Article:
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Escrow docs stipulate that mineral rights are to be retained by the seller. The deed was drafted without that. What can I do?

Long Beach, CA |

In 1986 my sisters and I sold 4 properties in downtown Long Beach. As stipulated in the escrow instructions the mineral rights were to be retained by us. I am now trying to sell my share but am being told by the buyers researcher that the deeds do not reflect that stipulation. To this date I am still receiving monthly royalty payments. I wish to sell my share but am concerned about opening a can of worms with the new owners regarding who the real owner of the mineral rights are. Who drafts the deed and is the information therein taken from the escrow instructions drafted by the realtor?

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Attorney answers 2


Unfortunately, there may not be too much you can do, because the general rule is that the escrow instructions are superseded by the subsequent deed. Also, if there was a contract for the sale that was separate from the escrow instructions, and the escrow instructions were the only place where the reservation of mineral rights was ever mentioned, then it raises the issue of whether the escrow instructions were incorporated into the contract, and if so, whether the mention of mineral rights was a modification of the contract, and if so, whether the modification of the contract was even valid.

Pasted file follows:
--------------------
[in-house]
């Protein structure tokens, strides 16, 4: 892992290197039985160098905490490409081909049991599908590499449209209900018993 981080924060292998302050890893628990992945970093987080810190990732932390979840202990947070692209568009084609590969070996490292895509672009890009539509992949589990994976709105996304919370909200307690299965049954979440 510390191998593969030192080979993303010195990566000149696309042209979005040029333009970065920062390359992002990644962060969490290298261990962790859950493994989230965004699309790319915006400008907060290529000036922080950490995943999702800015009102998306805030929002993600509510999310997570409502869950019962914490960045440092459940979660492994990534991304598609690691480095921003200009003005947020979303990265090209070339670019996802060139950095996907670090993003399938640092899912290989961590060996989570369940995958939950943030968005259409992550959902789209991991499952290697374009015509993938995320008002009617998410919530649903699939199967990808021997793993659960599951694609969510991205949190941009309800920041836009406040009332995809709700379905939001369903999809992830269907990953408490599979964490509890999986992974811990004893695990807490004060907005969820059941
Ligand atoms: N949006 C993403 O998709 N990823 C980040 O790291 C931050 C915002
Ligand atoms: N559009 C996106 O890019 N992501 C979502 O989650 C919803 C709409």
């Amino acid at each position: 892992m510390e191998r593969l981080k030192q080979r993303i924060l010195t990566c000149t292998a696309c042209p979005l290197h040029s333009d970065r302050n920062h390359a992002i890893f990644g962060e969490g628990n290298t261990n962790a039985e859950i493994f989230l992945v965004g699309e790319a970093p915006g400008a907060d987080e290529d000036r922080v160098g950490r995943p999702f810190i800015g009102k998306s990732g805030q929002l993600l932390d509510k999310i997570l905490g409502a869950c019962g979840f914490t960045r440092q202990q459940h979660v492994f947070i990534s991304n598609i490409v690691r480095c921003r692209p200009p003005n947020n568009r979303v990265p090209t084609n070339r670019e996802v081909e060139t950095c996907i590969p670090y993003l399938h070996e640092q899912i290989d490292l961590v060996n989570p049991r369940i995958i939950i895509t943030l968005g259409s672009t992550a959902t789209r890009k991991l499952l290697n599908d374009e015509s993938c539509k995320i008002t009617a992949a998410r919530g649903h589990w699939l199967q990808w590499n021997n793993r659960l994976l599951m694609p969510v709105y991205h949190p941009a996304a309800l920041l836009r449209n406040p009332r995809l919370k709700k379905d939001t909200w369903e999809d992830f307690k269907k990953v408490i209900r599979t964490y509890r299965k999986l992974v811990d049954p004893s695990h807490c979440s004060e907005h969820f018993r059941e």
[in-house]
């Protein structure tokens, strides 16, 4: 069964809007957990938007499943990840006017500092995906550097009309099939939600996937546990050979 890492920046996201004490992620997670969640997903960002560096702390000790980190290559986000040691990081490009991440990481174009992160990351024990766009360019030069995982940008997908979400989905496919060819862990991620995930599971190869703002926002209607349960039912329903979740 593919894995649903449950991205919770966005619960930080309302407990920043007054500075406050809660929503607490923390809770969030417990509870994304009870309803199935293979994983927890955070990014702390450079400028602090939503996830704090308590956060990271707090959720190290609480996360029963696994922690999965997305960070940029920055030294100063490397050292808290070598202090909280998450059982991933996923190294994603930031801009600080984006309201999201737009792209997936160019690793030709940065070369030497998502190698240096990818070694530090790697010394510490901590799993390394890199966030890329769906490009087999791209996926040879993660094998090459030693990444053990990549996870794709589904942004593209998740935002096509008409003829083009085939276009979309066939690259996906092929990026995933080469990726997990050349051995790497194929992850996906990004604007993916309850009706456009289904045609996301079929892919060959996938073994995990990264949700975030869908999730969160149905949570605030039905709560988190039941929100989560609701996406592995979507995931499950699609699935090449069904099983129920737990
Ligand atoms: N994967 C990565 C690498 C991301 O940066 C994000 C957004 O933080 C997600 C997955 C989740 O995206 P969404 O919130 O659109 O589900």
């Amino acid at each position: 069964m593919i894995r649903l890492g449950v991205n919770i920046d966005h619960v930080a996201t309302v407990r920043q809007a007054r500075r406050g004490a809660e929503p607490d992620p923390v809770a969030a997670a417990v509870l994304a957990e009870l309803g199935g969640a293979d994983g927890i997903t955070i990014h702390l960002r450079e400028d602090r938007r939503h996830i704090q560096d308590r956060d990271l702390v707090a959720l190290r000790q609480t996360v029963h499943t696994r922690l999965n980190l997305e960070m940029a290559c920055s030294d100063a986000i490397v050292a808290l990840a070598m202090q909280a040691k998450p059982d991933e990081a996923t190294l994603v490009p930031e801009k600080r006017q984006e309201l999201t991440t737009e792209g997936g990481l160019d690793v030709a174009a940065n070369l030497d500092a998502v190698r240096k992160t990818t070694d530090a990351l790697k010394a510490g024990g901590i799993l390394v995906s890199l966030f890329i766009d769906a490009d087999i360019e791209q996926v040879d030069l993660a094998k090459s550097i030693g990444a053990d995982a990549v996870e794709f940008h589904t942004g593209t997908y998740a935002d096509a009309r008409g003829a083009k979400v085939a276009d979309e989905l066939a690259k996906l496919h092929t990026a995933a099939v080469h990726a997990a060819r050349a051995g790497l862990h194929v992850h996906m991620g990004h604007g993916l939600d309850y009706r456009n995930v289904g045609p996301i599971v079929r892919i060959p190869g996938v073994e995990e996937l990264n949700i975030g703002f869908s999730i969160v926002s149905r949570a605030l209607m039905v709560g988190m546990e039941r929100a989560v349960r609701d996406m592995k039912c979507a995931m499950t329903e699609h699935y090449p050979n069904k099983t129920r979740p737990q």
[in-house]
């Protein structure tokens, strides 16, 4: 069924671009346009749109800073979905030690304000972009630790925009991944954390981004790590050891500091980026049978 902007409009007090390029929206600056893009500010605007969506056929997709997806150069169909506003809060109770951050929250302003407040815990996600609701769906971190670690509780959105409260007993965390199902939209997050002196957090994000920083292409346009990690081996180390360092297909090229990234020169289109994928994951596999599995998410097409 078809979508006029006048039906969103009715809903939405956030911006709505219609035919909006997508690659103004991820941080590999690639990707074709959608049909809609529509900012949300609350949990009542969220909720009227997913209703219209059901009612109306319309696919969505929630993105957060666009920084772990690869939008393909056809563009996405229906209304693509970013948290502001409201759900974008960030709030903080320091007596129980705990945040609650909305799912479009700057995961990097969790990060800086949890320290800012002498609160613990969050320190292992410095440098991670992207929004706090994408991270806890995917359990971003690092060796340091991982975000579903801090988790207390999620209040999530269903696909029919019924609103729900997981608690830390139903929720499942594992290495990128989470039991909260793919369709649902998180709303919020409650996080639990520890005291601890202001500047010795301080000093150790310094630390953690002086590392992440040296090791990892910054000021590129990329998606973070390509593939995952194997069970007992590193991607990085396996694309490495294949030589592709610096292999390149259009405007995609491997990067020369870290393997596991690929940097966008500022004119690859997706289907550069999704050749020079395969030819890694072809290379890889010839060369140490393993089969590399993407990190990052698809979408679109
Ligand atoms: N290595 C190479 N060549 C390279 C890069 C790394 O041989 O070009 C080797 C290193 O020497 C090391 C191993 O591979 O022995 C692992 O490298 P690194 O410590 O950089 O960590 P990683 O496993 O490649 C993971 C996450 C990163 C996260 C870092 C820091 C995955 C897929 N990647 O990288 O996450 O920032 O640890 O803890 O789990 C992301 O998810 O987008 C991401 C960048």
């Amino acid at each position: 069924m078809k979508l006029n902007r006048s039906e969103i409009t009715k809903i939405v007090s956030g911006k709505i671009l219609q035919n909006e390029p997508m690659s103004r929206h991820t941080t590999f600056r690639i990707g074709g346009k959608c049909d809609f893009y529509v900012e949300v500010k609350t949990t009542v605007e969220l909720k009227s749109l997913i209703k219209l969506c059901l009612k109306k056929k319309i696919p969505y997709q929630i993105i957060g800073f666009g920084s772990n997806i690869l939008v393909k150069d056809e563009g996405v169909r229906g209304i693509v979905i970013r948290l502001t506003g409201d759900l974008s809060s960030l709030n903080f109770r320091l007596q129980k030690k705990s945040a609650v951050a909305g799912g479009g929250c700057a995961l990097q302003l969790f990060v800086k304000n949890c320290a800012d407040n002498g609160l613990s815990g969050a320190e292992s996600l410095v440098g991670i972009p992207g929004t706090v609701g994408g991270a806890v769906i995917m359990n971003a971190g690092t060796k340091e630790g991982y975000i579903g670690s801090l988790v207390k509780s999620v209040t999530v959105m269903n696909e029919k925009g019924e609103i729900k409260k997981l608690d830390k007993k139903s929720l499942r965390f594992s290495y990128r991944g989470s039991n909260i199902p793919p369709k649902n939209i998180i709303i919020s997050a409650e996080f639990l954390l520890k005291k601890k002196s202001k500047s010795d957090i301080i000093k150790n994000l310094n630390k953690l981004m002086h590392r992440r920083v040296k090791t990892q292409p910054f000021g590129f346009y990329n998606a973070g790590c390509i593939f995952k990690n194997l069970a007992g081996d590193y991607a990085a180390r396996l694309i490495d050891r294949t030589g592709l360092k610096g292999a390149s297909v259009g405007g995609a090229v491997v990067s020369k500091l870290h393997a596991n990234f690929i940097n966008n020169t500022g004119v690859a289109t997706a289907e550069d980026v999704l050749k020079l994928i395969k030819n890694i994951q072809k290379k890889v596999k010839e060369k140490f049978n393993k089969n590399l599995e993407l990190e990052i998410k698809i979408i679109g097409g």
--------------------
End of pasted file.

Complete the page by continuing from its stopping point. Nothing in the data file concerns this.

In other words, it is a very complicated and fact intensive inquiry. To compound matters, nearly 30 years have passed since the transaction.

Find a local lawyer who is experienced in mineral rights claims, because this is a specialized area within the specialized area of real estate law, and have the lawyer review the documents.

Please note that, while I am a lawyer, I am not your lawyer. This information is for general educational and informational purposes only, and is not legal advice. You should review your particular situation with a qualified lawyer of your choosing.


I agree with Mr. Buckingham's analysis. After all this time it is doubtful you can locate the original sale agreement, unless you have a copy. A review of it, the escrow instructions, and the deed would be necessary to form any opinion on the merits of your claim.

A further complication is if the property has been sold since your sale. If the current owner is not the owner you sold to the property to the probability is the current owner is a BFP. Your rights against a BFP would be severely limited.

Did you, by chance, take back any paper? If so, your loan title insurance documents should also be consulted and may be your best hope.

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